Alok: It's a very good point. Kishore: So that would be, you know, my, take on the post-Covid developments. And as far as advice to people, you know, I, you know, it sounds like a cliche, but really love what you do. That is really, really important. All of us, including you, you know, we work really hard. There is no free lunch. And so it's really, really important to love what you're doing. Cause otherwise we'd be miserable. So it's a cliche, but I think that's one. The other one, and that was sort of part of my life experience as I mentioned earlier, you know, don't be afraid to take a chance. You never know where it can lead. One of the good things about America, America is not perfect, but, one of the good things about America, I think is this fact that failure is not frowned upon. It's not a stigma. It is a, that the DNA, generally is about, hey, trying something. If it fails, it fails. You go on to the next thing, pick yourself up and go forward. But the pioneering entrepreneurial spirit, I think that exists in this country, and I know, you know, I grew up in India. It's very different than what I grew up with. So I would encourage people to take that chance and, and you never know where it leads. And of course, yeah. Alok: Yeah. Yeah. Kishore: It’s obviously within reason. I mean, robbing a bank is not what I'm talking about, you know, but, within obviously reasonable, boundaries, you don't want to have those regrets. Alok: I know we have taken, we have gone over. And, I'm assuming you are working in hybrid mode today? Work from home Kishore: Yes.
Alok: Yes. So you're not making you late. No traffic.Kishore: No, no, no. And with you, it's always a pleasure to have, these chats. Alok: Anything you want to say as a final message? Would love to hear that. Kishore: Well, the, the final message really is to really thank you, for this idea and, you know, for, taking the effort because it involves a lot of your time and commitment, to, you know, go find, people like me to talk. And you are trying, I really applaud you for bringing aviation a little closer to, you know, the folks, especially in India who are perhaps looking at aviation as a career but don't know too much about it. That there's so many different aspects to aviation and, you are playing an oversized role in helping the next generation, you know, make their decisions about what kind of careers they want to pursue. And certainly, I think, the young generation in India, owes that to you.Alok: Okay. Kishore, thank you very much for your time, much appreciated. And, I have the habit of shaking my hands still in this kind of calls.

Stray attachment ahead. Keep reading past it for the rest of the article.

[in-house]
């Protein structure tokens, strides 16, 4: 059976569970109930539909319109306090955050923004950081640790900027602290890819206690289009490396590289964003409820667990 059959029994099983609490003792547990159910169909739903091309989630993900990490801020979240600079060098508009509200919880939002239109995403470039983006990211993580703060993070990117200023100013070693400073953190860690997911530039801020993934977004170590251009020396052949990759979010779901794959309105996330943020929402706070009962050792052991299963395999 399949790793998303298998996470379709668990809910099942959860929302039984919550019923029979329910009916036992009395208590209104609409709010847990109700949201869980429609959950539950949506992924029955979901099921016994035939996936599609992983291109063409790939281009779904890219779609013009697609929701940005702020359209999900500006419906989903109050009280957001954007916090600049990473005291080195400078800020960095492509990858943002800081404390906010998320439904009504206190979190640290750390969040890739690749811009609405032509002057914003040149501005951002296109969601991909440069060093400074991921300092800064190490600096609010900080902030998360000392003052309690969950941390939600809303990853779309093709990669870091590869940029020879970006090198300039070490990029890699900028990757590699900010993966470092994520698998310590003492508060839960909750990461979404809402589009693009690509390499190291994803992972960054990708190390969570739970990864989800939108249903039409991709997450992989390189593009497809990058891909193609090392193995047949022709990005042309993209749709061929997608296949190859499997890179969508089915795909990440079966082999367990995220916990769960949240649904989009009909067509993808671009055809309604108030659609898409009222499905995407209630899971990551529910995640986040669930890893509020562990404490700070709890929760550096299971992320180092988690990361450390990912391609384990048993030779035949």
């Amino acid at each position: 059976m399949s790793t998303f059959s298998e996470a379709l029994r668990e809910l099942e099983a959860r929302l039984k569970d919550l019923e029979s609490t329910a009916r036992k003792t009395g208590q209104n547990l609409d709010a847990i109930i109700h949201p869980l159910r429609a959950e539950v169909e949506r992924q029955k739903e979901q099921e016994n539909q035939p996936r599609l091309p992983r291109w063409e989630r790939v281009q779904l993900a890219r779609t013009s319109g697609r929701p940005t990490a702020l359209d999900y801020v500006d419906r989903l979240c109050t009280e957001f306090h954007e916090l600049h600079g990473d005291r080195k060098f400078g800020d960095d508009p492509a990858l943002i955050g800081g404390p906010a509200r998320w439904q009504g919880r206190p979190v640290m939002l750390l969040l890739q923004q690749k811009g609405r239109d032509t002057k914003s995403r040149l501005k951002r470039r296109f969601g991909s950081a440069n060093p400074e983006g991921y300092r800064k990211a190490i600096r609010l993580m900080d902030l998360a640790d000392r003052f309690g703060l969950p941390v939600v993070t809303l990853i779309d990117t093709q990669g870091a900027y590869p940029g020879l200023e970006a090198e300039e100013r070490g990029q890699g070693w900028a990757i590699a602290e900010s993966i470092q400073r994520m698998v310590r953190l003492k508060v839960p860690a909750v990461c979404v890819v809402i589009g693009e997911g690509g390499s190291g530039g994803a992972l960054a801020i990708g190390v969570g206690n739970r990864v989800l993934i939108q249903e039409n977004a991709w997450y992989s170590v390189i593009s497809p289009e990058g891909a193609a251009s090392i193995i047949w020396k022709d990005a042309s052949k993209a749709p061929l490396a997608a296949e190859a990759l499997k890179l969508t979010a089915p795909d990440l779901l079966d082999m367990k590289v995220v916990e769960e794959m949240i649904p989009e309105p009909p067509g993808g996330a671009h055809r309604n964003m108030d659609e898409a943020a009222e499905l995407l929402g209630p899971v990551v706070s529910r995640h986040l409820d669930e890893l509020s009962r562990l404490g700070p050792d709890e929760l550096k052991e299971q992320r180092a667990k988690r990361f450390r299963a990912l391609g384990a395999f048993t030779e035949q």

Kishore: Yes. Alok: So that's why I'm saying thank you very much, for giving us so much time and your insights, and I'm sure when we go live with this, a lot of people will find it very useful. Thank you. Kishore: Well, that's just my, 2 cents as they say. And thank you again for the invite. It's always a pleasure, Alok, to talk to you, and, keep up the good work. So, take care.